In contrast, Portugal has been another country facing an early BA.5 wave and its experience has been much more challenging. At its peak deaths and hospitalizations from BA.5 equalled the heights seen with the first Omicron wave.
Speaking to Healthline, infectious disease expert Amesh Adalja suggested BA.5 hit Portugal harder than South Africa because early SARS-CoV-2 variants hadn’t spread through the population. Looking to the local landscape, Adalja speculates the United States may follow the South African experience more than the Portugal one, based on prior exposure to the virus over the pandemic.
“In Portugal, hospitalization numbers rose [with BA.5], but they had less severe prior Omicron variant waves,” Adalja said. “I think the US is likely to follow the South African path with infections rising but largely being decoupled from hospitals being overwhelmed as immunity from prior Omicron variants coupled to Paxlovid and monoclonal antibodies will be operative.”
But the threat of a new variant on a population level is very different to the threat of a new variant on an individual level. And here the intrinsic properties of the virus certainly play a role.
How is BA.5 different?
Two new preprint studies, both yet to be peer-reviewed and published in a journal, offer insights into the novel characteristics of BA.5. And both suggest it is plausible to presume it may lead to more severe disease than prior Omicron variants.
A study out of Japan posted in late May offered the first clues to BA.5’s pathogenicity. The study demonstrated BA.5 had the ability to replicate significantly faster in human lung cells compared to BA.2.
It was then shown that BA.5 was significantly more pathogenic in hamsters compared to BA.2. These animal tests also affirmed BA.5 did generate more severe lung infections in the animals compared to BA.2.
Speaking to the Japanese press, Kei Sato, one of the researchers on the project, made clear these animal test were conducted on completely immune-naive subjects. So again, they cannot offer clues as to how BA.5 affects humans with different combinations of vaccine- or infection-induced immunity.
A more recently posted preprint, from a large team of researchers in Australia, explored the novel mechanisms by which BA.5 enters human cells. Using genetically engineered cell lines the study demonstrated BA.5 has “switched tropism,” meaning it has regained the ability to enter human lung cells in a way not seen in SARS-CoV-2 variants since Delta.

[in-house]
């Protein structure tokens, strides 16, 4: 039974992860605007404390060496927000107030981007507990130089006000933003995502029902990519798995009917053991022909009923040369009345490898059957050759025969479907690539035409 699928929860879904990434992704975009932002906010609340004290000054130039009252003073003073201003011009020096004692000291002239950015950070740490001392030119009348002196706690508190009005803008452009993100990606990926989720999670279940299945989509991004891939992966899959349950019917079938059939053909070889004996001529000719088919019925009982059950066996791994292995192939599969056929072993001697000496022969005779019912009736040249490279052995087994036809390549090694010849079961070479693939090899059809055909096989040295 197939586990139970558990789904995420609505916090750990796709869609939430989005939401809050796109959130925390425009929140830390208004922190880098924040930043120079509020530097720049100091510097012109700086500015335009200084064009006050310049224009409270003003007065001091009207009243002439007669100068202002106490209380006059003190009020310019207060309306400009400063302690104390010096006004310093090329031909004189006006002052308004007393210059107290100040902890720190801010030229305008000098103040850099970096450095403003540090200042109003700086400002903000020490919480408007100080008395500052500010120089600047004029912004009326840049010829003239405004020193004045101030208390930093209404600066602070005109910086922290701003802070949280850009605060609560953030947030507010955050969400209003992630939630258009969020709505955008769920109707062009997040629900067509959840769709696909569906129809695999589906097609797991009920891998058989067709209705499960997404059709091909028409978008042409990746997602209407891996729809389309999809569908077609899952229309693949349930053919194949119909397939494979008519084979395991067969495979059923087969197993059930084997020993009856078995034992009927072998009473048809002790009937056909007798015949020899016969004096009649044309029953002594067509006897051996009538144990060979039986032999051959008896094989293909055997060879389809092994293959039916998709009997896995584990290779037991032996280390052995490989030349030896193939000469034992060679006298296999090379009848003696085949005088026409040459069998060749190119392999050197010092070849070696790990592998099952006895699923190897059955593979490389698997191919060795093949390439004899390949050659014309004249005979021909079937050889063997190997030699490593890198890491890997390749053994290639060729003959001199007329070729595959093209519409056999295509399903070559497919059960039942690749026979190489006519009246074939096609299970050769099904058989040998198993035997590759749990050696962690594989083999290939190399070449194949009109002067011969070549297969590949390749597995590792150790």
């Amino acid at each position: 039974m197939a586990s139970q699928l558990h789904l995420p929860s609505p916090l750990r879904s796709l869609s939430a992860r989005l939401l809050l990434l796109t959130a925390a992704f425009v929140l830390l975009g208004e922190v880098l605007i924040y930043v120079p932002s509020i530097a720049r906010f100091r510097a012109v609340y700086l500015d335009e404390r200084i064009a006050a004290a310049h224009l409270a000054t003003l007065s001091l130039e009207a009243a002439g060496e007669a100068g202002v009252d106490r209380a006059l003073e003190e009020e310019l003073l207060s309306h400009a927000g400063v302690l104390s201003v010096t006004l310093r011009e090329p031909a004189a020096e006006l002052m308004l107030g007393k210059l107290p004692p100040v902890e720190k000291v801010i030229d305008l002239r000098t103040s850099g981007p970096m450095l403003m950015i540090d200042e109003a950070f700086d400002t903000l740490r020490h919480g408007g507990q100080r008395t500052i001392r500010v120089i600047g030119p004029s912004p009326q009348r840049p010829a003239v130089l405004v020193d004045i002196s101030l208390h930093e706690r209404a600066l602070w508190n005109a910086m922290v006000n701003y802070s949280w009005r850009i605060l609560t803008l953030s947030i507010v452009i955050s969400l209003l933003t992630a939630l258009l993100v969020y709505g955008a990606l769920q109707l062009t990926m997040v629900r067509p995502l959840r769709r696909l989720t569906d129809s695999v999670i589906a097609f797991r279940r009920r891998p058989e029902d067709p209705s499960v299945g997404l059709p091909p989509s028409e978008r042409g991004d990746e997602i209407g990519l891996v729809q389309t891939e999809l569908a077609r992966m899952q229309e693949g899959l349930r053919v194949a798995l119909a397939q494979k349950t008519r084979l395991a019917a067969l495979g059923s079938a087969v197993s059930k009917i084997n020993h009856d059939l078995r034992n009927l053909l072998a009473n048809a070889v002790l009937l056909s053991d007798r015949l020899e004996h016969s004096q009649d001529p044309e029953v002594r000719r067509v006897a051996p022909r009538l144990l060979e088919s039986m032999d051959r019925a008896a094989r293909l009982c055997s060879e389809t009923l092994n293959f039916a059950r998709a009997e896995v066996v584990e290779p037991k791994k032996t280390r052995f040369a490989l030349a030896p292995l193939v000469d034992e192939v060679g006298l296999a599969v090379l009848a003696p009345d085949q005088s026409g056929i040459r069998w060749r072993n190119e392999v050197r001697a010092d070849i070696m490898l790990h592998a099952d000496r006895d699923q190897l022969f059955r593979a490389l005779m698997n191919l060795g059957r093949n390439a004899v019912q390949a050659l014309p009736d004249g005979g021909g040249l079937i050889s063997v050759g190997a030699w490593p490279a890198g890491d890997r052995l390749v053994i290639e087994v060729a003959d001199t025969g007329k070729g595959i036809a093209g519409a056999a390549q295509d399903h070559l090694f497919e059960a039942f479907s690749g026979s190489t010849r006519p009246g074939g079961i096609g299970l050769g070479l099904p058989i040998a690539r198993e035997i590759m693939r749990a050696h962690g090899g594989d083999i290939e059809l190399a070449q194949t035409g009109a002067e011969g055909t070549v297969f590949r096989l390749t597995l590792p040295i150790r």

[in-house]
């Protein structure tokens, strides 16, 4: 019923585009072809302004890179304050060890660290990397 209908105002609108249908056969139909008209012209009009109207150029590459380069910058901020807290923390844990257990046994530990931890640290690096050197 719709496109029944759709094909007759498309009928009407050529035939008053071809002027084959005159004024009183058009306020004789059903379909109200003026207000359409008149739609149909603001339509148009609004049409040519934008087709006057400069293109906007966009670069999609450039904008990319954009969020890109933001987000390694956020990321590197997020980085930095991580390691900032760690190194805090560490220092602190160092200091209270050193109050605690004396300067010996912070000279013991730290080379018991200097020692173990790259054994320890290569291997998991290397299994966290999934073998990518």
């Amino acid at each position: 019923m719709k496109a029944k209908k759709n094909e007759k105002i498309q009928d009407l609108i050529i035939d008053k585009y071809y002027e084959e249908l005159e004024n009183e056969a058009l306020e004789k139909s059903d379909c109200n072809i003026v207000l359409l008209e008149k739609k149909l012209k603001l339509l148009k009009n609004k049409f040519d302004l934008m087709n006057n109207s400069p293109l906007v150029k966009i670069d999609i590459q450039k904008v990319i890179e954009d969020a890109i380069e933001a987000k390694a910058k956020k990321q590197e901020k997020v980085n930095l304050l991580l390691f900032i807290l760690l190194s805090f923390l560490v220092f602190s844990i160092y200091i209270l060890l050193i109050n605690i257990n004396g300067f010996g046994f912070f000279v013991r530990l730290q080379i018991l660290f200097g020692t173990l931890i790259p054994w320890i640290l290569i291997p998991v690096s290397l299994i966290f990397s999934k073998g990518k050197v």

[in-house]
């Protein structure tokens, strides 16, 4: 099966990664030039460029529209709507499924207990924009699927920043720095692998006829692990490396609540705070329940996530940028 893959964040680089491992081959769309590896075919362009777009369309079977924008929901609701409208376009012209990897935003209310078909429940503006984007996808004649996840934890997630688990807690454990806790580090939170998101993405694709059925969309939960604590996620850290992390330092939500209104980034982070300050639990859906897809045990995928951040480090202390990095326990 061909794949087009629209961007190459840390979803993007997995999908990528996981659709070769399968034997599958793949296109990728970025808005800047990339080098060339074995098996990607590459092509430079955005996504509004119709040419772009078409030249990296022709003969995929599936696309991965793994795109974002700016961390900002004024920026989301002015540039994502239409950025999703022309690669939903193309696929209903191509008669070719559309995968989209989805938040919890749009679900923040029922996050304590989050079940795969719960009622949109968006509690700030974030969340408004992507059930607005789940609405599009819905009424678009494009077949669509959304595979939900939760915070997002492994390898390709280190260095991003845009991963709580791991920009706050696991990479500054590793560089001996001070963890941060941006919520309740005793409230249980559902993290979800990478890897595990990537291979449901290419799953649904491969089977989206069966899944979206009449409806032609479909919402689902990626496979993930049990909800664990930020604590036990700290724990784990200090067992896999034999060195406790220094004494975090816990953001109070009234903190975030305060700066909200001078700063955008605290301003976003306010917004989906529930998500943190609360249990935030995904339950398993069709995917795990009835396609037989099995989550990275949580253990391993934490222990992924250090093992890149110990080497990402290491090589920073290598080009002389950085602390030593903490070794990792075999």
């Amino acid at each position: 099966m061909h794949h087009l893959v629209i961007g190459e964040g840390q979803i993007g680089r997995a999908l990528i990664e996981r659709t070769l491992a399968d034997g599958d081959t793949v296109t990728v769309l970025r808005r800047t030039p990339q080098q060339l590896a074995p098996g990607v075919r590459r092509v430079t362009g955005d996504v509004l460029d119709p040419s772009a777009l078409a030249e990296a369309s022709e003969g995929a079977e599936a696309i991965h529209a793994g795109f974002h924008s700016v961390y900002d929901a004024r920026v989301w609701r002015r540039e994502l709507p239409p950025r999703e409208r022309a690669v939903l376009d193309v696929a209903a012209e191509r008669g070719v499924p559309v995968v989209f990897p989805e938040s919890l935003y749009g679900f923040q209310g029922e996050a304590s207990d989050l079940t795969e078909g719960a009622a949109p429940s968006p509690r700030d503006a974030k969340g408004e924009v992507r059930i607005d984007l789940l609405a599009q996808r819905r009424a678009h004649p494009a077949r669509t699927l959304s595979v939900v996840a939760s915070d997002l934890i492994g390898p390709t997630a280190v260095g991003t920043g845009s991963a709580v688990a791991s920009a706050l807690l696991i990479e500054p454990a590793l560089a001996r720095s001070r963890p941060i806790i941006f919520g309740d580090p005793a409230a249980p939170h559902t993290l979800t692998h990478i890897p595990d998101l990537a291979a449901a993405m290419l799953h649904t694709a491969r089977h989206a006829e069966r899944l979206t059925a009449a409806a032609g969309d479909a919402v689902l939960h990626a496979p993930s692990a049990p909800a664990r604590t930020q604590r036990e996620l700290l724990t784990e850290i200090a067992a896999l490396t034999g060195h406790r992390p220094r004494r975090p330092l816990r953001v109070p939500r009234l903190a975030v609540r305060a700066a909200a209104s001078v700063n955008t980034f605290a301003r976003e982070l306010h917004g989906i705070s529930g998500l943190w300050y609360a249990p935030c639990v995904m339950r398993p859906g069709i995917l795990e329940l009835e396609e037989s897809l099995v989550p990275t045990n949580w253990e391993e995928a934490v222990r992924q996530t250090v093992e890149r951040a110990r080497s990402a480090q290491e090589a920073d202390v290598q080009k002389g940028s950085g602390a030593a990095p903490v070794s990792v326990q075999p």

In a series of tweets, Australian researcher Stuart Turville said the switch back to some of the Delta-like mutations in BA.5 resembles a viral yo-yo. And although BA.5 still shares “phenotype aspects” of BA.2, it has picked up some of the “old habits” of Delta.
“BA5 isn’t quite Delta yet but is on its way (sits in between Delta and BA2 in its ability to engage the Ace2-TMPRSS2 pathway),” tweeted Turville. “A p681r change would be very interesting to see if it can “yo yo” fully from BA2 to the tropism of Delta again.”
BA5 isn’t quite Delta yet but is on its way (sits in between Delta and BA2 in its ability to engage the Ace2-TMPRSS2 pathway). A p681r change would be very interesting to see if it can “yo yo” fully from BA2 to the tropism of Delta again. pic.twitter.com/Ow8M6Br8br— Stuart Turville (@StuartTurville) June 23, 2022
Ultimately, it’s impossible to offer a simple answer to the question of BA.5’s severity. As with the entire pandemic to date, many will still experience mild, acute infections, while others will end up in hospital. And with the number of COVID-19 hospitalizations high around the world it is clear BA.5 is a new kind of threat we have yet to fully understand.
Nathan Grubaugh, an epidemiologist at the Yale School of Public Health, said vaccinations and boosters are still the most effective things people can do to protect themselves and others. And the one thing experts are certain of is BA.5 will not be the last coronavirus variant we have to deal with.
“Delta was never going to be the last variant – and Omicron is not going to be the last one,” said Grubaugh. “As long as there is a COVID-19 outbreak somewhere in the world, there is going to be something new that emerges.”